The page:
“I'll tell you what I'd do,” said Mitchell, talking round his pipe.
“I'd build a Swagman's Rest right here.”
“A Swagman's Rest?”
“Yes. Right here on this very God-forsaken spot. I'd build a
Swagman's Rest and call it the Lost Souls' Hotel, or the Sundowners'
Arms, or the Half-way House to —-, or some such name that would take
the bushmen's fancy. I'd have it built on the best plans for coolness
in a hot country; bricks, and plenty of wide verandas with brick
floors, and balconies, and shingles, in the old Australian style. I
wouldn't have a sheet of corrugated iron about the place. And I'd have
old-fashioned hinged sashes with small panes and vines round 'em; they
look cooler and more homely and romantic than the glaring sort that
“And I'd dig a tank or reservoir for surface water as big as a lake,
and bore for artesian water—and get it, too, if I had to bore right
through to England; and I'd irrigate the ground and make it grow
horse-feed and fruit, and vegetables too, if I had to cart manure from
Bourke. And every teamster's bullock or horse, and every shearer's
hack, could burst itself free, but I'd make travelling stock pay—for
it belongs to the squatters and capitalists. All carriers could camp
for one night only. And I'd—no, I wouldn't have any flowers; they
might remind some heart-broken, new-chum black sheep of the house where
he was born, and the mother whose heart he broke—and the father whose
grey hairs he brought down in sorrow to the grave—and break him up
“But what about the old-fashioned windows and the vines?” I asked.
“Oh!” said Mitchell, “I forgot them. On second thought, I think I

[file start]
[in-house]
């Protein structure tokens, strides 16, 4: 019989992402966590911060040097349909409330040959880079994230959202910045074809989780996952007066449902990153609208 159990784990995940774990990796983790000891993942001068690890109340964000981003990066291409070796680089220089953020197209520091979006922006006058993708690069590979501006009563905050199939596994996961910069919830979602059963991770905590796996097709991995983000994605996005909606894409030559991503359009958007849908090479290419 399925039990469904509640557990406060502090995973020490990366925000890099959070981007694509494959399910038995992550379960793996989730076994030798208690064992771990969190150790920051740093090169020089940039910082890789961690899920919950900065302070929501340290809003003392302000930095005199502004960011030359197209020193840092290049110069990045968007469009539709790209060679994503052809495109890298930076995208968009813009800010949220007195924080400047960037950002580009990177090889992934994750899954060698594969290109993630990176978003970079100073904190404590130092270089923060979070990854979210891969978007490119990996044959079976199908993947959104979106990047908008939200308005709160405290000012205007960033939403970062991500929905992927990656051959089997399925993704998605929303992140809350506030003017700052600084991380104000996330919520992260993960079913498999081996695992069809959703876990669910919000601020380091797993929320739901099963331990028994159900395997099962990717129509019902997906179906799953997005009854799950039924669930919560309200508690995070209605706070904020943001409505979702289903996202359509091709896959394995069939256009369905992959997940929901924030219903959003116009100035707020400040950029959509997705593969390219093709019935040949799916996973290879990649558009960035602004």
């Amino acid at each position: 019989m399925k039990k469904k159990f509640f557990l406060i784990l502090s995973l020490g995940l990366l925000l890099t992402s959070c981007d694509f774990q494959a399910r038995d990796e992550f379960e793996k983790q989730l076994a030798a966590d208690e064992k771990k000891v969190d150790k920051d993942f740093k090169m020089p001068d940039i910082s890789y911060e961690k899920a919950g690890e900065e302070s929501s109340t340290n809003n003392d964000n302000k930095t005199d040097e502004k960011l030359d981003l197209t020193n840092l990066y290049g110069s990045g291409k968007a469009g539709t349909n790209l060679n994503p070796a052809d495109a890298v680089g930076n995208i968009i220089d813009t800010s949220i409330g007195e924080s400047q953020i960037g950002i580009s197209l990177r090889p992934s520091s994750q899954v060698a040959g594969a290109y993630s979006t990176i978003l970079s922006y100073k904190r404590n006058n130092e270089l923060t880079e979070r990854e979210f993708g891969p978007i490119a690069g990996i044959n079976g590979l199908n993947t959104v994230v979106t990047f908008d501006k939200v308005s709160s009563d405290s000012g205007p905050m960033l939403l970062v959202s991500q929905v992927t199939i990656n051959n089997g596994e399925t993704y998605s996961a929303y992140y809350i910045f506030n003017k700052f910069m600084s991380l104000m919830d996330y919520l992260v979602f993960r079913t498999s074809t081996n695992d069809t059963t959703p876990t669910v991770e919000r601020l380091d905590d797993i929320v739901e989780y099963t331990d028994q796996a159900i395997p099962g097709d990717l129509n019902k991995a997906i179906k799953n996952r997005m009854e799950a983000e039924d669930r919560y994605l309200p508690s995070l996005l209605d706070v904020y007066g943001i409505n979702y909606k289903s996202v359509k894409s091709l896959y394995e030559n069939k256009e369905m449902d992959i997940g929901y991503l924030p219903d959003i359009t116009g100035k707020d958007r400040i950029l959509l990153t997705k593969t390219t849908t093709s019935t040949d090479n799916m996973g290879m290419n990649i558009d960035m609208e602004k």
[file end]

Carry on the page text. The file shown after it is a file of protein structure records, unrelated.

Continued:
would have some flowers; and maybe a bit of ivy-green. The new chum
might be trying to work out his own salvation, and the sight of the
roses and ivy would show him that he hadn't struck such a God-forgotten
country after all, and help strengthen the hope for something better
that's in the heart of every vagabond till he dies.”
Puff, puff, puff, slowly and reflectively.
“Until he dies,” repeated Mitchell. “And, maybe,” he said, rousing
himself, “I'd have a little room fixed up like a corner of a swell
restaurant, with silver and napkins on the table, and I'd fix up a
waiter, so that when a broken-down University wreck came along he might
feel, for an hour or so, something like the man he used to be. But I
suppose,” Mitchell reflected, “he wouldn't feel completely his old self
without a lady friend sitting opposite to him. I might fix up a black
gin for him, but I suppose he'd draw the colour line. But that's
“All teamsters and travellers could camp there for one night only.
I'd have shower-baths; but I wouldn't force any man to have a bath
against his will. They could sit down to a table and have a feed off a
table-cloth, and sleep in sheets, and feel like they did before their
old mothers died, or before they ran away from home.”
“Who? The mothers?” I asked.
“Yes, in some cases,” said Mitchell. “And I'd have a nice, cool
little summer-house down near the artificial lake, out of earshot of
the house, where the bullock-drivers could sit with their pipes after
tea, and tell yarns, and talk in their own language. And I'd have boats
on the lake, too, in case an old Oxford or Cambridge man, or an old
sailor came along—it might put years on to his life to have a pull at
the oars. You remember that old sailor we saw in charge of the engine
back there at the government tank? You saw how he had the
engine?—clean and bright as a new pin—everything spick-and-span and
shipshape, and his hut fixed up like a ship's cabin. I believe he
thinks he's at sea half his time, and shoving her through it, instead
of pumping muddy water out of a hole in the baking scrubs for starving
stock. Or maybe he reckons he's keeping her afloat.”
“And would you have fish in this lake of yours?” I asked.
“Oh, yes,” said Mitchell, “and any ratty old shepherd or sundowner,
that's gone mad of heat and loneliness—like the old codger we met back
yonder—he could sit by the lagoon in the cool of the evening and fish
to his heart's content with a string and a bent pin, and dream he's
playing truant from school and fishing in the brook near his native
village in England about fifty years ago. It would seem more real than
fishing in the dust as some mad old bushmen do.”
“But you'd draw the line somewhere?” I asked.
“No,” said Mitchell, “not even at poets. I'd try to cure them, too,